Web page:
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Evening rush hour produces a river of headlights on Highway 401, west of Don Mills Road in Toronto.Tibor Kolley/The Globe and Mail

It’s only when viewed from an airplane as it takes off that you gain real insight into the nature of Highway 401, the widest and busiest highway in North America. From the air, it looks more like North America’s busiest parking lot. Looking out the window of my flight to Denver at 8:30 a.m. on Wednesday, it’s clear that not only is the 401 clogged, the 410 and the 427 are too. I’m sure the 404 is bumper-to-bumper, though it’s not on our flight path.

It’s an illuminating perspective, as I’ve spent the previous three days on the ground driving some of the 400-series highways, more than a dozen superhighways which comprise the spine of Ontario’s highway system. All 400-series highways are divided roadways, and all but one is at least four lanes wide. At parts through Toronto, the 401 is 18 lanes wide, with nine running in each direction.

Boredom is the defining characteristic of these highways. Driving them is like riding a rollercoaster that guarantees to simultaneously bore and terrify its riders. There are long stretches stuck in standstill traffic, during which you begin to wonder if you have unknowingly died and are now trapped in limbo. When moving, you travel a straight line banked by bland landscape.

This boredom is punctuated by moments of sudden fear. You must be on constant alert. Driving on these highways you witness moves so death-defying they would have frightened daredevil Evel Knievel. I’ve driven all makes and models: cube vans, van vans, Volkswagen Rabbits, Toyota Camrys, Dodge Spirits, Volkswagen Jettas, minivans and a 2019 BMW Alpina B7 Exclusive Edition. I’ve seen bloody accidents, cars flipping, winter-tire-less sports cars speeding through snowstorms, semis ablaze and countless close calls.

Earlier this week, I set out on a three-day circuit - Toronto to Montreal, Montreal to Ottawa and then Ottawa to Toronto. Normally, I’d take the train to Montreal if I’m going for business, but I had a kid to pick up from residence, and another set of obligations in Ottawa. So, the 400-series beckoned.

Toronto to Montreal: Clear skies illuminate the boredom. Orange cones proliferate. Driving on the 401 involves overtaking cars that later overtake you. Then you overtake them again. I pass the same Jeep six times and see him pass me just as many.

In Brockville, Ont. it begins to pour. Highway 401 in a downpour is not fun but at least the stress alleviates the boredom. Tractor-trailers roll by, drowning the windshield. Visibility is poor. It continues to rain once we cross into Quebec and the 401 becomes Highway 20. I know I’m nearing Montreal when I encounter the potholes. The roads are pocked and the car shakes and bakes. It seems as if every street is one-way. The best part of any trip from Toronto to Montreal is that it ends in Montreal and dinner at one of my favourite restaurants, Les Oiseaux.

Montreal to Ottawa: I picked up two dozen bagels and was off. More rain and more dull landscape. On the 417 there are drivers who speed and those who drive dangerously slowly. Highway 417 runs straight from Montreal to Ottawa and it is a tract that I traversed many times while growing up in Ottawa. In the 1980s, the best way to have fun in Ottawa was to drive to Montreal, which meant returning home on the 417 at dawn. Making the trip on a rain-soaked Monday morning doesn’t have the same romantic flair.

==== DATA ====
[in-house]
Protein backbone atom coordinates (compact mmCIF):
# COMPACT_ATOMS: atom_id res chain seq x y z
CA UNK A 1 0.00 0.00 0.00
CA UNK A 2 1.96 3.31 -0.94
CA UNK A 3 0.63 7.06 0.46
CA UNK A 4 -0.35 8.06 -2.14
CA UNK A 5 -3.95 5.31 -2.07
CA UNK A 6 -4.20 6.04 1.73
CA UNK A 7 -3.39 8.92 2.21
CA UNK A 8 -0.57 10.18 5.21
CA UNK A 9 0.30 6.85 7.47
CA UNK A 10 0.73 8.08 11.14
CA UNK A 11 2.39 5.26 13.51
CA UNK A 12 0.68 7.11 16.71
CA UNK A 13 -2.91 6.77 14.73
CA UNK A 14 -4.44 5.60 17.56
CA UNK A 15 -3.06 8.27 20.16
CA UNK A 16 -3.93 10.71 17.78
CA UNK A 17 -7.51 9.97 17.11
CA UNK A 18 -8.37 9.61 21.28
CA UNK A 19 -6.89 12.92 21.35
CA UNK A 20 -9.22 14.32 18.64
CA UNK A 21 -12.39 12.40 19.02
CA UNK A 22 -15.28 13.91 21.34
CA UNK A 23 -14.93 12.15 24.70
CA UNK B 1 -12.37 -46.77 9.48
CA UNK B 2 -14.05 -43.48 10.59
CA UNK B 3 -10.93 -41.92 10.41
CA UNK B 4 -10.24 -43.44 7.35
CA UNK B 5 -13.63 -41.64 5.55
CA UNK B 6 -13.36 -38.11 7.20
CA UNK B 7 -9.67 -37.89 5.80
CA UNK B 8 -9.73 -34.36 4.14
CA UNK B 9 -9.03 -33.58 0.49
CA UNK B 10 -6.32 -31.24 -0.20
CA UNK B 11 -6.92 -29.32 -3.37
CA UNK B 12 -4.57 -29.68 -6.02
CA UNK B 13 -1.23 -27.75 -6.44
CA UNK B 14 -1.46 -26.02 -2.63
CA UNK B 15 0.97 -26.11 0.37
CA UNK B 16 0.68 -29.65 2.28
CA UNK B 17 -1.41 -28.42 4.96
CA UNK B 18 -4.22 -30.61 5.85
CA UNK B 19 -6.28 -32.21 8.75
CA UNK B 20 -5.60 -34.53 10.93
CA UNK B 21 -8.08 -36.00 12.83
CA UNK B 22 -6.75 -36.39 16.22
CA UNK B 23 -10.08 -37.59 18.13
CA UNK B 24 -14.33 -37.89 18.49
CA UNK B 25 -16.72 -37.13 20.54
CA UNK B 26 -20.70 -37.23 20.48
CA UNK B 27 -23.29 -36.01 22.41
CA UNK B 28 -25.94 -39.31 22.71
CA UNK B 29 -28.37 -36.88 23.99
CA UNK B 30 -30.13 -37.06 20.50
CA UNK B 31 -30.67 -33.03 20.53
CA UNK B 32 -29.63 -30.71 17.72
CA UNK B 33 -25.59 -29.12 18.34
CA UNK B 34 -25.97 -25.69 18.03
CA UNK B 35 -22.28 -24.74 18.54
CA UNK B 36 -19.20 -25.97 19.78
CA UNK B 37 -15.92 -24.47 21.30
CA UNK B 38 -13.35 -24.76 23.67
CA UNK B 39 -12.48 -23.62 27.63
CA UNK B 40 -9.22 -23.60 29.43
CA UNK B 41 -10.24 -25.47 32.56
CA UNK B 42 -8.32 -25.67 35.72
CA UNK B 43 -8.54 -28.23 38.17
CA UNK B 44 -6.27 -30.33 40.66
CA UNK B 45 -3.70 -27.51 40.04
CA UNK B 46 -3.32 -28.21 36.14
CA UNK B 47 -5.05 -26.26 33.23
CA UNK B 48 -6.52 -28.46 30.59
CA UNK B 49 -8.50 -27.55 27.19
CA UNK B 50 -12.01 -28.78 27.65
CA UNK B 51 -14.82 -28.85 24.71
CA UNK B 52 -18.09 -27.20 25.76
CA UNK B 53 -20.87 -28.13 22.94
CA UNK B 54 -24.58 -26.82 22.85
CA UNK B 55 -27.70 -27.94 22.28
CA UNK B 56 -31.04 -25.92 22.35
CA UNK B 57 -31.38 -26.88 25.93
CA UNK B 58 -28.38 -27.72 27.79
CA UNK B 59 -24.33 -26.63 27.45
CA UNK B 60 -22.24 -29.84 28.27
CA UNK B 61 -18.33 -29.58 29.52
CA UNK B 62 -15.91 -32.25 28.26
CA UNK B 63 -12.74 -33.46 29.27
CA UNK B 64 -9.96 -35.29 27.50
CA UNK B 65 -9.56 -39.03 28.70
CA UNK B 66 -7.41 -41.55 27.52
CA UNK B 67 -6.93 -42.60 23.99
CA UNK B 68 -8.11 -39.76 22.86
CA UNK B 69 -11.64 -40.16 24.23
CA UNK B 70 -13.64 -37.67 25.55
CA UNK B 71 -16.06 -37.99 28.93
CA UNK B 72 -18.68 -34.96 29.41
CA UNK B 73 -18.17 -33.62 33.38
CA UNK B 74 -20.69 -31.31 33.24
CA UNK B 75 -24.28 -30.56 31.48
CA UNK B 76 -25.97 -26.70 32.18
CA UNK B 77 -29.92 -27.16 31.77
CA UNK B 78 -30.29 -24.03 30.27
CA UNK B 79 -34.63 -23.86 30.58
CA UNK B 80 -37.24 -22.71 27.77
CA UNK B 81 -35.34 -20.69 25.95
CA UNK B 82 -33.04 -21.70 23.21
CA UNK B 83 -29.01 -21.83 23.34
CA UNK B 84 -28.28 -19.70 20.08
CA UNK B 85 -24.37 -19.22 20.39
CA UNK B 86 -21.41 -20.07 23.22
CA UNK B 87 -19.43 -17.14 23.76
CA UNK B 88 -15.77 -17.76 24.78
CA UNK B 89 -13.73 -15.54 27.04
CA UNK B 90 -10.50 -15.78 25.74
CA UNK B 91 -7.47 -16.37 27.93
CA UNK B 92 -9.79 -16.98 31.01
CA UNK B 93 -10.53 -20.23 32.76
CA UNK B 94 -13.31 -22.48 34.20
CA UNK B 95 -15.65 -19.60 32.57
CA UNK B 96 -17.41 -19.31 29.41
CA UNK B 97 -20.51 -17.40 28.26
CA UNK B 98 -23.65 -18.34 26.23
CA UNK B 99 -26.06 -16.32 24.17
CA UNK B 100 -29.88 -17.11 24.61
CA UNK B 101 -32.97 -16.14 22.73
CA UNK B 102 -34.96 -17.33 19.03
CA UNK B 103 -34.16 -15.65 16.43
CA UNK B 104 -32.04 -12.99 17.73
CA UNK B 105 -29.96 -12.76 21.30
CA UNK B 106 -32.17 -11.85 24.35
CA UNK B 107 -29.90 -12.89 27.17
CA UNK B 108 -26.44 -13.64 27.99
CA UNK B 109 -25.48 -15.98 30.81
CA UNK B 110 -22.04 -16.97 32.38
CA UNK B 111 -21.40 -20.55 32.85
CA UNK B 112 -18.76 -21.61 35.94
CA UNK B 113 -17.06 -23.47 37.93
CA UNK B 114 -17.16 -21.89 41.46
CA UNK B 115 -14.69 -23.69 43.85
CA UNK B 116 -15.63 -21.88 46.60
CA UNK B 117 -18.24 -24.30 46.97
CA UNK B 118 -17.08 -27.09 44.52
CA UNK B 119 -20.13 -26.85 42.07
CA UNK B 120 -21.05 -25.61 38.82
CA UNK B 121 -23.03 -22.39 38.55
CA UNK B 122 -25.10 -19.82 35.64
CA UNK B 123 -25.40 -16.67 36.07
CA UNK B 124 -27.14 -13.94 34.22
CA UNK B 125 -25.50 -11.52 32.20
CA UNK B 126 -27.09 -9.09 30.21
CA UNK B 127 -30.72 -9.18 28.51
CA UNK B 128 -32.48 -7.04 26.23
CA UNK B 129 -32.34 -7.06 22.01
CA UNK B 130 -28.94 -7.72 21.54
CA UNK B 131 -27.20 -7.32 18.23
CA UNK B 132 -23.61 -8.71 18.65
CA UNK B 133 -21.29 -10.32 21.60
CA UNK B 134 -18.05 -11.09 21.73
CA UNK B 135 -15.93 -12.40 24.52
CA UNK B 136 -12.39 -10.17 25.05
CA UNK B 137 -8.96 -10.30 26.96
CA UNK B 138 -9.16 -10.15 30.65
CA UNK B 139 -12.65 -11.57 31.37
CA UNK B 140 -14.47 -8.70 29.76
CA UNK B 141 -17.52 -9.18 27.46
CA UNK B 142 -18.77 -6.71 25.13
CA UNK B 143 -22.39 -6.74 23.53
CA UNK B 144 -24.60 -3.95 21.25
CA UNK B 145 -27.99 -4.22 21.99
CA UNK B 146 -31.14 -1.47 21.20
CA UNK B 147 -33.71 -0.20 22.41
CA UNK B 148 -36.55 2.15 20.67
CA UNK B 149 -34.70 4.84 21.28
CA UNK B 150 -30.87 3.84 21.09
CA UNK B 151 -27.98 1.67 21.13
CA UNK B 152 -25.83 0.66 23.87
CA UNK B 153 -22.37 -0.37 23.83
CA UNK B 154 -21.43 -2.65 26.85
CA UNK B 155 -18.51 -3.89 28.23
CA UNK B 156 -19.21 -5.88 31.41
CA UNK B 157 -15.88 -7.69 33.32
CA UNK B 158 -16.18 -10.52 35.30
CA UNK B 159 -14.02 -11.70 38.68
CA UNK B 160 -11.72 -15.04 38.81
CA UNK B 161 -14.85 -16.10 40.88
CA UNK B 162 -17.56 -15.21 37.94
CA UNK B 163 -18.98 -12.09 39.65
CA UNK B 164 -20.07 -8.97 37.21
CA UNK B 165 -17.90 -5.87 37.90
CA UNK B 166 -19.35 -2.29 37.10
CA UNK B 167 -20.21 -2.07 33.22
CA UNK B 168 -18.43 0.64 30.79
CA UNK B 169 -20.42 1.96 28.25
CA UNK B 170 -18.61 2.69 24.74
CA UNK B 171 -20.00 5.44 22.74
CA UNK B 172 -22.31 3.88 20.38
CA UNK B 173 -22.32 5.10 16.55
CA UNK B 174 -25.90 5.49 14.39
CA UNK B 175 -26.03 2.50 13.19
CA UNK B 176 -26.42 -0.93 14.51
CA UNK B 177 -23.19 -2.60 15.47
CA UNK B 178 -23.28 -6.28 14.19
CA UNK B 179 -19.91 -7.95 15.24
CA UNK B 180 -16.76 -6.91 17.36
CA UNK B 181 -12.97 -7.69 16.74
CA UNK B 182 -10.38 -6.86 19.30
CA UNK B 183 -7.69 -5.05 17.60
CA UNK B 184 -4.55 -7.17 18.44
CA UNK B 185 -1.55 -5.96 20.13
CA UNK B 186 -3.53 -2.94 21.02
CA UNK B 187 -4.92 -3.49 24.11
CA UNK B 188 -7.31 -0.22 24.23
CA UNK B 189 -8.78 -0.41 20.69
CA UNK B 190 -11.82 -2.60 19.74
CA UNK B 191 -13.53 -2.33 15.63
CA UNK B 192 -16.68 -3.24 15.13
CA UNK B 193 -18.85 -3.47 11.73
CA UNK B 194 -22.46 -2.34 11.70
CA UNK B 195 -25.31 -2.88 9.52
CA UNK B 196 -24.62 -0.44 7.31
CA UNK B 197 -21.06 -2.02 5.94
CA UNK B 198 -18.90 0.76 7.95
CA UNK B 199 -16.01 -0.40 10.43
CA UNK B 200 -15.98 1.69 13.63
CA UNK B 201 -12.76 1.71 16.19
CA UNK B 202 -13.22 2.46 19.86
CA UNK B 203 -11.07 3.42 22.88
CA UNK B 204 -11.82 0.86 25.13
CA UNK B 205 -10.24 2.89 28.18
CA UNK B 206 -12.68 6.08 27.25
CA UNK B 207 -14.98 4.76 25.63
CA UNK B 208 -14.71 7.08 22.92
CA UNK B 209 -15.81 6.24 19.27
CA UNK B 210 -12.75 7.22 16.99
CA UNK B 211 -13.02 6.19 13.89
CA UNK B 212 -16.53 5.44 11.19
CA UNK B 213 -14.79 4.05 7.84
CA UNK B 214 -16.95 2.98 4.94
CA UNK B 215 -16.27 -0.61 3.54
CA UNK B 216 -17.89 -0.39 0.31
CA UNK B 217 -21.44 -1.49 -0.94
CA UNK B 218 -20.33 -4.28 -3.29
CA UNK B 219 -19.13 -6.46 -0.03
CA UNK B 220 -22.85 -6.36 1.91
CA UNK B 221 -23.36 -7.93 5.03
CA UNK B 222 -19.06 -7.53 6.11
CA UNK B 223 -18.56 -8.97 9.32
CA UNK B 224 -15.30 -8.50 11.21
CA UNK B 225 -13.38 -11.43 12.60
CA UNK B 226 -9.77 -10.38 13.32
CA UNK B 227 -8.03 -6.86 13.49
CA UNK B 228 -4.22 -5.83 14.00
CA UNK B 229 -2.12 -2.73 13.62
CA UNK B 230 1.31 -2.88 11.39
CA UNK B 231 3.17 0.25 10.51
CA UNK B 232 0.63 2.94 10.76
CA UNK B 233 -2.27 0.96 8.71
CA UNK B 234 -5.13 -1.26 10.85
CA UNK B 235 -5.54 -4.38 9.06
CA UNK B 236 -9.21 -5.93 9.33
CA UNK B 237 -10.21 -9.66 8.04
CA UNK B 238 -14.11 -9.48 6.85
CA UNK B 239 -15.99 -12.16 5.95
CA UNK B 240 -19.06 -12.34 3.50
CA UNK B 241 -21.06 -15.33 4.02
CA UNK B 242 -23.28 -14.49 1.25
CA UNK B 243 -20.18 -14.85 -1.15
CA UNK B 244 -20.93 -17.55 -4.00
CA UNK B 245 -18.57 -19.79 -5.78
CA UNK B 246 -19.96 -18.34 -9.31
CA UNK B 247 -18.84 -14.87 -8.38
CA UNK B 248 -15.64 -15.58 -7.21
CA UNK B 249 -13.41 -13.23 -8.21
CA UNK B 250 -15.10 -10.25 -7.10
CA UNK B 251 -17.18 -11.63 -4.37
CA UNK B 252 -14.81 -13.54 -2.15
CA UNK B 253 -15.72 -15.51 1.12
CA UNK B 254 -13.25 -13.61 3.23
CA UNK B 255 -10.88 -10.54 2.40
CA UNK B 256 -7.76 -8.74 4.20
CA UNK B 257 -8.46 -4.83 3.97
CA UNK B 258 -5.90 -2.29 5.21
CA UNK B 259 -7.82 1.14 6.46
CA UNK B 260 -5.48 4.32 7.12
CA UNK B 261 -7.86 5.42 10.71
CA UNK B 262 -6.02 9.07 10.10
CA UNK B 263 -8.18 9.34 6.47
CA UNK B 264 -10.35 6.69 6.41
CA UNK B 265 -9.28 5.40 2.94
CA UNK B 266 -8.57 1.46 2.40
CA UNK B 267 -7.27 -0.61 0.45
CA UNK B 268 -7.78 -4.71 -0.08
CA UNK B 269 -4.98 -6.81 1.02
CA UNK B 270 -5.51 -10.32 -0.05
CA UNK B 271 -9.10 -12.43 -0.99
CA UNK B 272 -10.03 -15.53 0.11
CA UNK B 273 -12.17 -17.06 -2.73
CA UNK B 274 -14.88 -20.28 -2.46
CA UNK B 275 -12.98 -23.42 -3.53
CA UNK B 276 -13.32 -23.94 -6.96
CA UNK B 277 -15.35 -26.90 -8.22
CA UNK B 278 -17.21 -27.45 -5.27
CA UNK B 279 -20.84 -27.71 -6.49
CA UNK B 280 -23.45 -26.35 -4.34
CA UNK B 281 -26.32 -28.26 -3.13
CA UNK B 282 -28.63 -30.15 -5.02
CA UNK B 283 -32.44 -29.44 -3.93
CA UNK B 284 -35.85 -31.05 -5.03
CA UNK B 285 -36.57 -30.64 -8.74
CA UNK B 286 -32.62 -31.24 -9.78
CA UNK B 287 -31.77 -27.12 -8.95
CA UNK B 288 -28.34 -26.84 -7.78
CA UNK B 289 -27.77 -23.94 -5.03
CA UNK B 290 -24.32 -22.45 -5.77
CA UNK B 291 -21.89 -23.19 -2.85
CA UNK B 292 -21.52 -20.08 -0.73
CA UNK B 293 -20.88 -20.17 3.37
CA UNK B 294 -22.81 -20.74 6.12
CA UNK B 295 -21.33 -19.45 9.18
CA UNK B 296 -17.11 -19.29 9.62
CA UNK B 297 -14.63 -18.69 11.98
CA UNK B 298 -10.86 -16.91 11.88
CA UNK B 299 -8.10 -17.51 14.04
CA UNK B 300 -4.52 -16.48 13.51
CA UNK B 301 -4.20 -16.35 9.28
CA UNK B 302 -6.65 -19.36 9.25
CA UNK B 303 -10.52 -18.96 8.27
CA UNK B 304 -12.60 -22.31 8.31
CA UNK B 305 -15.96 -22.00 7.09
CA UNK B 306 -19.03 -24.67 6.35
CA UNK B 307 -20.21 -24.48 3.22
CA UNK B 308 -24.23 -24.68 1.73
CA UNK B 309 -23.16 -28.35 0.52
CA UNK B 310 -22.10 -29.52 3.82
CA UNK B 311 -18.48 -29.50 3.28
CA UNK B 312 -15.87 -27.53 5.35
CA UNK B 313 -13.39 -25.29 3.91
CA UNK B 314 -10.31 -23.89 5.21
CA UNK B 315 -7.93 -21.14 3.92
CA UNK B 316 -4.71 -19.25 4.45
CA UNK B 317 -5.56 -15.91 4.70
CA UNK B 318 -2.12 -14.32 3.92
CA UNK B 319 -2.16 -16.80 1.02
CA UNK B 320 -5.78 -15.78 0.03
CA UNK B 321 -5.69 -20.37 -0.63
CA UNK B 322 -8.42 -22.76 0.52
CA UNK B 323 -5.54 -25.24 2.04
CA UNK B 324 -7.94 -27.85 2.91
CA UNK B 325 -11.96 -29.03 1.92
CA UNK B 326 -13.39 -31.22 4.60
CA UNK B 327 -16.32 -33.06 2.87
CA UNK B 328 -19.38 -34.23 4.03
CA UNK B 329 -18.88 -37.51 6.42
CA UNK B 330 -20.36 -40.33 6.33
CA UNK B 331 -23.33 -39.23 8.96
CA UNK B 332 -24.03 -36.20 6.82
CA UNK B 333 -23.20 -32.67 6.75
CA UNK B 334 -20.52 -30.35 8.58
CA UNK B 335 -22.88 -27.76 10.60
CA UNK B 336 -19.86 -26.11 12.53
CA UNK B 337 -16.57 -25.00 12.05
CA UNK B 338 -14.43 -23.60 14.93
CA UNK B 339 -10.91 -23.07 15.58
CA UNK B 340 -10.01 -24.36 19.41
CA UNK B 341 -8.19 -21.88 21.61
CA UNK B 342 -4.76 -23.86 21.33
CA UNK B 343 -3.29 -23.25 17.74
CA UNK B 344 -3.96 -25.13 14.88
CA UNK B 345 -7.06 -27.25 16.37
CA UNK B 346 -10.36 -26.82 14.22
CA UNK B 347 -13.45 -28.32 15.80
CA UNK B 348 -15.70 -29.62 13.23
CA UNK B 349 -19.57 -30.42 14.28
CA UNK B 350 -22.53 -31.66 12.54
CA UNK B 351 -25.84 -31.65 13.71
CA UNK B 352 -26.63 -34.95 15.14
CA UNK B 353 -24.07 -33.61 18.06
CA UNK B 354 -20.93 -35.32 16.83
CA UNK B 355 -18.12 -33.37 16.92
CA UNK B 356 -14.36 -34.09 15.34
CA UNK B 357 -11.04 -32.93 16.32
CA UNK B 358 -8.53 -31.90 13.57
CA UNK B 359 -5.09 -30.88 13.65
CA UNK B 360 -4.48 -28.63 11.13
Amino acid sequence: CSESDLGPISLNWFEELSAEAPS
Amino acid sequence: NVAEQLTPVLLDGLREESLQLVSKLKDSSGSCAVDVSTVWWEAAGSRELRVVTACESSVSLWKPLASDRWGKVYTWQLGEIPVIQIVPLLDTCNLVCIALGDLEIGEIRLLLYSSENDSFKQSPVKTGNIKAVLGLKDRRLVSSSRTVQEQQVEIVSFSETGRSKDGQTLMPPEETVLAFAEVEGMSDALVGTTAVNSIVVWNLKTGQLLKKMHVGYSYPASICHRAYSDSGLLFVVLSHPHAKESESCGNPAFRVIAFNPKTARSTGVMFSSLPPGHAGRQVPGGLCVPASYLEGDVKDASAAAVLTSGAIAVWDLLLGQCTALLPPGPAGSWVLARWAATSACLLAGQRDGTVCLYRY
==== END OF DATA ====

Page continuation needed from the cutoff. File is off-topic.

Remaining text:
Ottawa to Toronto: Highway 416 connects Ottawa to the 401, which is kind of like saying, “the River Styx connects the earth to hell.” The engineers who designed it must have been determined to “out-bore” the 401. Imagine if A. Y. Jackson painted a landscape exclusively in shades of grey while hungover. That’s Highway 416. So, I opt for my old-stand-by – Highway 7 to Highway 37 and then the 401. The lost highway is an old run-down roadway littered with broken dreams and bygone days. What better way to get to Highway 401, a route that is littered with litter. It’s madness in all lanes from Belleville to Toronto.

The Future: The Ford government is promising to add Highway 413 to the 400-series menu. It will be a ring-road that will allow drivers to circumvent the Greater Toronto Area. The 413 will be four to six lanes that will rip through farms, forests and wetlands. There is significant opposition to the plan. Advocacy group Environmental Defense maintains, “Highway 413 would be 59 kilometres long and would pave over 400 acres of the Greenbelt and over 2,000 acres of Class 1 and Class 2 farmland – among Ontario’s most productive farmland.”

The name alone seems problematic. In China, the number four is considered bad luck, because it sounds like the Mandarin word for “death” - buildings in China often don’t have fourth floors. In western cultures the number 13 is considered unlucky. The Norse god Loki was the thirteenth dinner guest at the feast of Valhalla, where he tricked another guest into killing then-god Baldur. In Christianity, Judas Iscariot was the thirteenth guest at the last supper. He betrayed Jesus and set into motion Jesus’s arrest, trial, death by crucifixion and resurrection. Eighty per cent of high-rise buildings in the United States do not have a thirteenth floor. Highway 413 manages to petrify superstitious people from different cultures. Seems like a bad omen.

Why not name it Highway 408? Or Highway 888? Or Lucky Highway 877?

If the conservatives go through with it, they should go all the way and dub Highway 413 the “Death Loki Judas Way.”

The lasting lesson I take from the sky-high view on the way to Denver is it comes to 400-series highways, the best way to avoid traffic is to fly.

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